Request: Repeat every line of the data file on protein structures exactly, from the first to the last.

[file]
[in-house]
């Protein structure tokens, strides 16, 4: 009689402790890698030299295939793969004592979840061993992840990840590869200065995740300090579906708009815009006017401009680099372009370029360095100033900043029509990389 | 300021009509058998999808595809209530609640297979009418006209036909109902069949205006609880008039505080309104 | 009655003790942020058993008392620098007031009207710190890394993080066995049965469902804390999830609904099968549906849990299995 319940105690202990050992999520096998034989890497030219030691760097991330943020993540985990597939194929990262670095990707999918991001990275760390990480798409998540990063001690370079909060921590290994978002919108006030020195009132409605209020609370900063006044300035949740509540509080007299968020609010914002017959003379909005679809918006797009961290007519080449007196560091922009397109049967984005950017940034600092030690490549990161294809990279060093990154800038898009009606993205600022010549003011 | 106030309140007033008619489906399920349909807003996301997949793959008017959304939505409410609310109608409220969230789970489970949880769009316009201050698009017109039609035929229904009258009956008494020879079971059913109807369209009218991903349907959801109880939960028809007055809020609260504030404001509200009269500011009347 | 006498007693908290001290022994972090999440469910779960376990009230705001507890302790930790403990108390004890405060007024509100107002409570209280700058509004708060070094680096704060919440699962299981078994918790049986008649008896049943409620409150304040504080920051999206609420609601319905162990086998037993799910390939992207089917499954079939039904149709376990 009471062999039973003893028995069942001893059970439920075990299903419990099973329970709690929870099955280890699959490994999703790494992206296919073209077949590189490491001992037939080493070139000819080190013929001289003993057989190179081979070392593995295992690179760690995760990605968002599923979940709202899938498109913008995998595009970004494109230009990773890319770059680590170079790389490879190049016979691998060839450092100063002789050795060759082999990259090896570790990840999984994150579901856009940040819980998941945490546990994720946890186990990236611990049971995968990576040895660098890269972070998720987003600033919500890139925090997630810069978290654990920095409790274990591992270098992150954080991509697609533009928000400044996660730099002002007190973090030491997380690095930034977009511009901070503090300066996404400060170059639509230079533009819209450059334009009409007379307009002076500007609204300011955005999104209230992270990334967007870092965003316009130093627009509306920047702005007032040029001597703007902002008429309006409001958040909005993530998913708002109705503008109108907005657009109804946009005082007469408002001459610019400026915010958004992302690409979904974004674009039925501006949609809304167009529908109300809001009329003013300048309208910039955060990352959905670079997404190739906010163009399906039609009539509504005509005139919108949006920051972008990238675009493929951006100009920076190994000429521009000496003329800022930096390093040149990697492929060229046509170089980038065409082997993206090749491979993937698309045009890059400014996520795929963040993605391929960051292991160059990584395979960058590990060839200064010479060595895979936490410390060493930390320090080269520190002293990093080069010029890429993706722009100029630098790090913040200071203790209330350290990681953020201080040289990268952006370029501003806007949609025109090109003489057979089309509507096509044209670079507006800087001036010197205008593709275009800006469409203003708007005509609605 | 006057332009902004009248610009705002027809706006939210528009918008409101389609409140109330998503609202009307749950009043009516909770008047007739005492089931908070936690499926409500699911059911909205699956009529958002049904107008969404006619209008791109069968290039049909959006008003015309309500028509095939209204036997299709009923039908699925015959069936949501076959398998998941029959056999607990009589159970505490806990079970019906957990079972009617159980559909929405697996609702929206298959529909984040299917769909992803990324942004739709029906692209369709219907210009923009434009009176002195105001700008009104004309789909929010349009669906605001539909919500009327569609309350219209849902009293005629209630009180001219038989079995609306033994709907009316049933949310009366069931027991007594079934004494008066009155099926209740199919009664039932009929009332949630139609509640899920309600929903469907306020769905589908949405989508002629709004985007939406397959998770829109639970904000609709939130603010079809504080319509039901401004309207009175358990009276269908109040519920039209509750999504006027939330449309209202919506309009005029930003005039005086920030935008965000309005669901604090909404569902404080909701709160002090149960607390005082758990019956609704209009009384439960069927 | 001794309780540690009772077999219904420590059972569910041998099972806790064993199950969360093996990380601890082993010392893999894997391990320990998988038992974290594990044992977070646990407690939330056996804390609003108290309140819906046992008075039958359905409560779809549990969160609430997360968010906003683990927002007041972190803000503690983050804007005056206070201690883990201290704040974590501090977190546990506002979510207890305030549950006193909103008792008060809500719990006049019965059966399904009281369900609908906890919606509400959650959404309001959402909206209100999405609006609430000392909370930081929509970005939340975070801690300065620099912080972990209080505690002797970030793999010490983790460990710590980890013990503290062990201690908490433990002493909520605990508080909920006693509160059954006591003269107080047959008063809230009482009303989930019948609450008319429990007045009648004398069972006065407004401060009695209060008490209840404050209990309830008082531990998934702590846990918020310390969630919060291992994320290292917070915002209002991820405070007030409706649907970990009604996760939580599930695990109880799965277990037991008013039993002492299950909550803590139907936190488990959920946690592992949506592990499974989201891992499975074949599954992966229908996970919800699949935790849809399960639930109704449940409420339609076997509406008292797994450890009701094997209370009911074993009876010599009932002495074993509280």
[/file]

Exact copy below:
[in-house]
């Protein structure tokens, strides 16, 4: 009689402790890698030299295939793969004592979840061993992840990840590869200065995740300090579906708009815009006017401009680099372009370029360095100033900043029509990389 | 300021009509058998999808595809209530609640297979009418006209036909109902069949205006609880008039505080309104 | 009655003790942020058993008392620098007031009207710190890394993080066995049965469902804390999830609904099968549906849990299995 319940105690202990050992999520096998034989890497030219030691760097991330943020993540985990597939194929990262670095990707999918991001990275760390990480798409998540990063001690370079909060921590290994978002919108006030020195009132409605209020609370900063006044300035949740509540509080007299968020609010914002017959003379909005679809918006797009961290007519080449007196560091922009397109049967984005950017940034600092030690490549990161294809990279060093990154800038898009009606993205600022010549003011 | 106030309140007033008619489906399920349909807003996301997949793959008017959304939505409410609310109608409220969230789970489970949880769009316009201050698009017109039609035929229904009258009956008494020879079971059913109807369209009218991903349907959801109880939960028809007055809020609260504030404001509200009269500011009347 | 006498007693908290001290022994972090999440469910779960376990009230705001507890302790930790403990108390004890405060007024509100107002409570209280700058509004708060070094680096704060919440699962299981078994918790049986008649008896049943409620409150304040504080920051999206609420609601319905162990086998037993799910390939992207089917499954079939039904149709376990 009471062999039973003893028995069942001893059970439920075990299903419990099973329970709690929870099955280890699959490994999703790494992206296919073209077949590189490491001992037939080493070139000819080190013929001289003993057989190179081979070392593995295992690179760690995760990605968002599923979940709202899938498109913008995998595009970004494109230009990773890319770059680590170079790389490879190049016979691998060839450092100063002789050795060759082999990259090896570790990840999984994150579901856009940040819980998941945490546990994720946890186990990236611990049971995968990576040895660098890269972070998720987003600033919500890139925090997630810069978290654990920095409790274990591992270098992150954080991509697609533009928000400044996660730099002002007190973090030491997380690095930034977009511009901070503090300066996404400060170059639509230079533009819209450059334009009409007379307009002076500007609204300011955005999104209230992270990334967007870092965003316009130093627009509306920047702005007032040029001597703007902002008429309006409001958040909005993530998913708002109705503008109108907005657009109804946009005082007469408002001459610019400026915010958004992302690409979904974004674009039925501006949609809304167009529908109300809001009329003013300048309208910039955060990352959905670079997404190739906010163009399906039609009539509504005509005139919108949006920051972008990238675009493929951006100009920076190994000429521009000496003329800022930096390093040149990697492929060229046509170089980038065409082997993206090749491979993937698309045009890059400014996520795929963040993605391929960051292991160059990584395979960058590990060839200064010479060595895979936490410390060493930390320090080269520190002293990093080069010029890429993706722009100029630098790090913040200071203790209330350290990681953020201080040289990268952006370029501003806007949609025109090109003489057979089309509507096509044209670079507006800087001036010197205008593709275009800006469409203003708007005509609605 | 006057332009902004009248610009705002027809706006939210528009918008409101389609409140109330998503609202009307749950009043009516909770008047007739005492089931908070936690499926409500699911059911909205699956009529958002049904107008969404006619209008791109069968290039049909959006008003015309309500028509095939209204036997299709009923039908699925015959069936949501076959398998998941029959056999607990009589159970505490806990079970019906957990079972009617159980559909929405697996609702929206298959529909984040299917769909992803990324942004739709029906692209369709219907210009923009434009009176002195105001700008009104004309789909929010349009669906605001539909919500009327569609309350219209849902009293005629209630009180001219038989079995609306033994709907009316049933949310009366069931027991007594079934004494008066009155099926209740199919009664039932009929009332949630139609509640899920309600929903469907306020769905589908949405989508002629709004985007939406397959998770829109639970904000609709939130603010079809504080319509039901401004309207009175358990009276269908109040519920039209509750999504006027939330449309209202919506309009005029930003005039005086920030935008965000309005669901604090909404569902404080909701709160002090149960607390005082758990019956609704209009009384439960069927 | 001794309780540690009772077999219904420590059972569910041998099972806790064993199950969360093996990380601890082993010392893999894997391990320990998988038992974290594990044992977070646990407690939330056996804390609003108290309140819906046992008075039958359905409560779809549990969160609430997360968010906003683990927002007041972190803000503690983050804007005056206070201690883990201290704040974590501090977190546990506002979510207890305030549950006193909103008792008060809500719990006049019965059966399904009281369900609908906890919606509400959650959404309001959402909206209100999405609006609430000392909370930081929509970005939340975070801690300065620099912080972990209080505690002797970030793999010490983790460990710590980890013990503290062990201690908490433990002493909520605990508080909920006693509160059954006591003269107080047959008063809230009482009303989930019948609450008319429990007045009648004398069972006065407004401060009695209060008490209840404050209990309830008082531990998934702590846990918020310390969630919060291992994320290292917070915002209002991820405070007030409706649907970990009604996760939580599930695990109880799965277990037991008013039993002492299950909550803590139907936190488990959920946690592992949506592990499974989201891992499975074949599954992966229908996970919800699949935790849809399960639930109704449940409420339609076997509406008292797994450890009701094997209370009911074993009876010599009932002495074993509280």